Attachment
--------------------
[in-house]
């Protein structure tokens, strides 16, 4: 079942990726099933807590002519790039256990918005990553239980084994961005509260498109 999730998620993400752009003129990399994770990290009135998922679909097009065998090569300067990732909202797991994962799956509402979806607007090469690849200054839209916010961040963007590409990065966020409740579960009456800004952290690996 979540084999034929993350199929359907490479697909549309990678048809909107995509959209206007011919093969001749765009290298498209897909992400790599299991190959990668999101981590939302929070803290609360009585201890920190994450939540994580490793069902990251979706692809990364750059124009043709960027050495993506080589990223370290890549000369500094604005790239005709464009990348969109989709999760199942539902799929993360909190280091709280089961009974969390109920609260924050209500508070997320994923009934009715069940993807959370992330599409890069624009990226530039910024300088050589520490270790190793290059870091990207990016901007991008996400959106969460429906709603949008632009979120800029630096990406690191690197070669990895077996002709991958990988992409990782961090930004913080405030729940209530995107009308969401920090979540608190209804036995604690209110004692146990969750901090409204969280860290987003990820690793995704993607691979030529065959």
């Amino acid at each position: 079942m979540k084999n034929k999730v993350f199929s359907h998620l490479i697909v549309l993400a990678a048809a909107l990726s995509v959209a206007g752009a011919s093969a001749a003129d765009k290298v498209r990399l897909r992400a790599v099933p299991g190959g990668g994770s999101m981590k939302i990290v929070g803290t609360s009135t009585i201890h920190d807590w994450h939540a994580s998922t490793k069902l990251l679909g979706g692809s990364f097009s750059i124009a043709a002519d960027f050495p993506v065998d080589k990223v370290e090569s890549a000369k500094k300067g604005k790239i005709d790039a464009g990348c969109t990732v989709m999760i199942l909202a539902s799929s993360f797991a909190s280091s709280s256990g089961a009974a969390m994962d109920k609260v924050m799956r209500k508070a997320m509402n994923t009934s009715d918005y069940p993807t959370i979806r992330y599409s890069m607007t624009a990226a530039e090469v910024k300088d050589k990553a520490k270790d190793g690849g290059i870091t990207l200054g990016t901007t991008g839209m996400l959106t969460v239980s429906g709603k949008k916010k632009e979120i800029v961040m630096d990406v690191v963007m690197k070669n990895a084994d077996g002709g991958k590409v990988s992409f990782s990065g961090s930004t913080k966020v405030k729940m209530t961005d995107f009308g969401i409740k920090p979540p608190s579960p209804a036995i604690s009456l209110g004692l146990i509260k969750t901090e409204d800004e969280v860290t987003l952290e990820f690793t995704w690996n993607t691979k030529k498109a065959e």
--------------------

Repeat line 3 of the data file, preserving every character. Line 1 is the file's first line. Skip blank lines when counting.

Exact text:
């Amino acid at each position: 079942m979540k084999n034929k999730v993350f199929s359907h998620l490479i697909v549309l993400a990678a048809a909107l990726s995509v959209a206007g752009a011919s093969a001749a003129d765009k290298v498209r990399l897909r992400a790599v099933p299991g190959g990668g994770s999101m981590k939302i990290v929070g803290t609360s009135t009585i201890h920190d807590w994450h939540a994580s998922t490793k069902l990251l679909g979706g692809s990364f097009s750059i124009a043709a002519d960027f050495p993506v065998d080589k990223v370290e090569s890549a000369k500094k300067g604005k790239i005709d790039a464009g990348c969109t990732v989709m999760i199942l909202a539902s799929s993360f797991a909190s280091s709280s256990g089961a009974a969390m994962d109920k609260v924050m799956r209500k508070a997320m509402n994923t009934s009715d918005y069940p993807t959370i979806r992330y599409s890069m607007t624009a990226a530039e090469v910024k300088d050589k990553a520490k270790d190793g690849g290059i870091t990207l200054g990016t901007t991008g839209m996400l959106t969460v239980s429906g709603k949008k916010k632009e979120i800029v961040m630096d990406v690191v963007m690197k070669n990895a084994d077996g002709g991958k590409v990988s992409f990782s990065g961090s930004t913080k966020v405030k729940m209530t961005d995107f009308g969401i409740k920090p979540p608190s579960p209804a036995i604690s009456l209110g004692l146990i509260k969750t901090e409204d800004e969280v860290t987003l952290e990820f690793t995704w690996n993607t691979k030529k498109a065959e």